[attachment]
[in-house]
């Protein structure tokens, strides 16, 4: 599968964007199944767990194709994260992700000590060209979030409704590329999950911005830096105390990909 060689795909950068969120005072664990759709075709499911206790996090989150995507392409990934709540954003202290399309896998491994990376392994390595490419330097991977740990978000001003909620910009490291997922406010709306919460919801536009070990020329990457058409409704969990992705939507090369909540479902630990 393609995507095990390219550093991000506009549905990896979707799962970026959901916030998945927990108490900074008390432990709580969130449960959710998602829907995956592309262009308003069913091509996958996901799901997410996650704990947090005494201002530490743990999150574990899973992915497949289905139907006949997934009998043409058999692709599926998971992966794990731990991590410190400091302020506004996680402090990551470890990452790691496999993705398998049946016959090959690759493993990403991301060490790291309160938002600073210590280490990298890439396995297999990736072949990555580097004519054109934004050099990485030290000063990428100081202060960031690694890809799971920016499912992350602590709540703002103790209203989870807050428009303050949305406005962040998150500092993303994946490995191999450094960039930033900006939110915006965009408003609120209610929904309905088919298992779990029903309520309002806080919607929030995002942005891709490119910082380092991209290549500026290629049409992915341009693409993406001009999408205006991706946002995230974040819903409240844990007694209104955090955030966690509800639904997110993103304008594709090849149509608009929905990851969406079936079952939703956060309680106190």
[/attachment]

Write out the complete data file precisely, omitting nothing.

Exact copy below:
[in-house]
């Protein structure tokens, strides 16, 4: 599968964007199944767990194709994260992700000590060209979030409704590329999950911005830096105390990909 060689795909950068969120005072664990759709075709499911206790996090989150995507392409990934709540954003202290399309896998491994990376392994390595490419330097991977740990978000001003909620910009490291997922406010709306919460919801536009070990020329990457058409409704969990992705939507090369909540479902630990 393609995507095990390219550093991000506009549905990896979707799962970026959901916030998945927990108490900074008390432990709580969130449960959710998602829907995956592309262009308003069913091509996958996901799901997410996650704990947090005494201002530490743990999150574990899973992915497949289905139907006949997934009998043409058999692709599926998971992966794990731990991590410190400091302020506004996680402090990551470890990452790691496999993705398998049946016959090959690759493993990403991301060490790291309160938002600073210590280490990298890439396995297999990736072949990555580097004519054109934004050099990485030290000063990428100081202060960031690694890809799971920016499912992350602590709540703002103790209203989870807050428009303050949305406005962040998150500092993303994946490995191999450094960039930033900006939110915006965009408003609120209610929904309905088919298992779990029903309520309002806080919607929030995002942005891709490119910082380092991209290549500026290629049409992915341009693409993406001009999408205006991706946002995230974040819903409240844990007694209104955090955030966690509800639904997110993103304008594709090849149509608009929905990851969406079936079952939703956060309680106190």